Complementarity or Conflict? Contrasting the Yukos-Case Before the European Court of Human Rights and Investment Tribunals
30(2) ICSID Review – Foreign Investment Law Journal (2015), pp. 345-355
Grotius Centre Working Paper 2015/049-IEL
12 Pages Posted: 10 Sep 2015
Date Written: September 9, 2015
In July 2014, the European Court of Human Rights (ECtHR) rendered its final decision on the claim brought by the liquidated Russian company OAO Neftyanaya Kompaniya Yukos (Yukos) against Russia, a decision which is the last in a series of three decisions in this case relating respectively to the admissibility of the application, the merits, and ‘just satisfaction’. A couple of weeks before the ECtHR’s decision, three investment arbitral tribunals established under the auspices of the Permanent Court of Arbitration (PCA) and functioning under the UNCITRAL Arbitration Rules had issued their final awards.
That the ECtHR and three investment tribunals each render a final decision in cases which relate to the same factual circumstances in a couple of weeks’ time may seem surprising, and is to say the least not common. Not only is the concurrent jurisdiction between a human rights court and an investment tribunal not self-evident, but two international courts deciding what is in essence the same case is remarkable in view of the potential inconsistent outcomes of the decisions. Yet, remarkable as this may seem, human rights and the protection of foreign investments are closer than first may appear and share some common features: both frameworks have given non-state entities direct access to an international dispute settlement system and aim at protecting non-state entities from State power. Nonetheless, there are notable differences between both legal frameworks: the rules governing access to the international dispute settlement system and the beneficiaries of the protection granted, while sharing some common features, still are very different in nature and in contents. Also, the obligations imposed on the State, including the rules governing direct and indirect expropriations, which despite seeming identical, vary in both systems.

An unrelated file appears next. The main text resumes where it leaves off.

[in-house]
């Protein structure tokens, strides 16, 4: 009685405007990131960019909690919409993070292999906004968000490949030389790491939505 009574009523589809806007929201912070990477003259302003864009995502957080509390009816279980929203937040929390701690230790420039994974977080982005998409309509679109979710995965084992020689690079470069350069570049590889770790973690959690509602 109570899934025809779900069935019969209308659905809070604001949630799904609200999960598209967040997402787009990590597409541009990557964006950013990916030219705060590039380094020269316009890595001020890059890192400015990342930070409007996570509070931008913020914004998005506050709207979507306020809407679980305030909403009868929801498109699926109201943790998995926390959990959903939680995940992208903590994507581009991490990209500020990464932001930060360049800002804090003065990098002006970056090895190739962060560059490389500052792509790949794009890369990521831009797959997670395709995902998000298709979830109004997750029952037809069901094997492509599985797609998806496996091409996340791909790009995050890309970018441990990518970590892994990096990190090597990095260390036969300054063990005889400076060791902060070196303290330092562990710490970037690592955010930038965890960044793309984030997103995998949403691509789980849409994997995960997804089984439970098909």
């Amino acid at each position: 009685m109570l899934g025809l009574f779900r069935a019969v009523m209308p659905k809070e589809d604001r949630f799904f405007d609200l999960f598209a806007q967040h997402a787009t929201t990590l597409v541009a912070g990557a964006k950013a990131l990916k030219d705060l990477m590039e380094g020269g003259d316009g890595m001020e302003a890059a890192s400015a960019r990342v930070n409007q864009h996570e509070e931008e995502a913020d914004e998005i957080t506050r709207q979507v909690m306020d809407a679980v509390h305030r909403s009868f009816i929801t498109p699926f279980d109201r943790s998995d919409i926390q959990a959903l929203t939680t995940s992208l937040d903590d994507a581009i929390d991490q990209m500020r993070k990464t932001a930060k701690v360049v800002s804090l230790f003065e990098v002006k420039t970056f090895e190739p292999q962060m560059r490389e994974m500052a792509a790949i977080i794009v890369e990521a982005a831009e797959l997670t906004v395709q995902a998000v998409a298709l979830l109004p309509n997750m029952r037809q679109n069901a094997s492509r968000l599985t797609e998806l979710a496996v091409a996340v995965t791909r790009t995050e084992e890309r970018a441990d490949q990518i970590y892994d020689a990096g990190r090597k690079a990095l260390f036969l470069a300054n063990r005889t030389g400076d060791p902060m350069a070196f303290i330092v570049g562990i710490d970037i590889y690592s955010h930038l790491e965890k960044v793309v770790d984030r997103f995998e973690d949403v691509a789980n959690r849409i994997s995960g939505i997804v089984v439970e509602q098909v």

This comment’s main objective is to compare and contrast the decision of the ECtHR and the awards of the arbitral tribunal, in order to highlight particular points of divergence. A complete comparison between the two decisions is impossible in the context of this symposium; I will thus limit myself here to the main findings, notably those of the ECtHR in relation to the right to property and those of the PCA arbitral tribunal in relation to expropriation and the question of compensation. I will however start with briefly discussing the parallelism of both proceedings and the jurisdictional link, if any, between the two cases. This indeed, is necessary to fully contrast the findings of the Court and the arbitral tribunal on the merits.
Keywords: investment law, investment arbitration, expropriation, European Court of Human Rights
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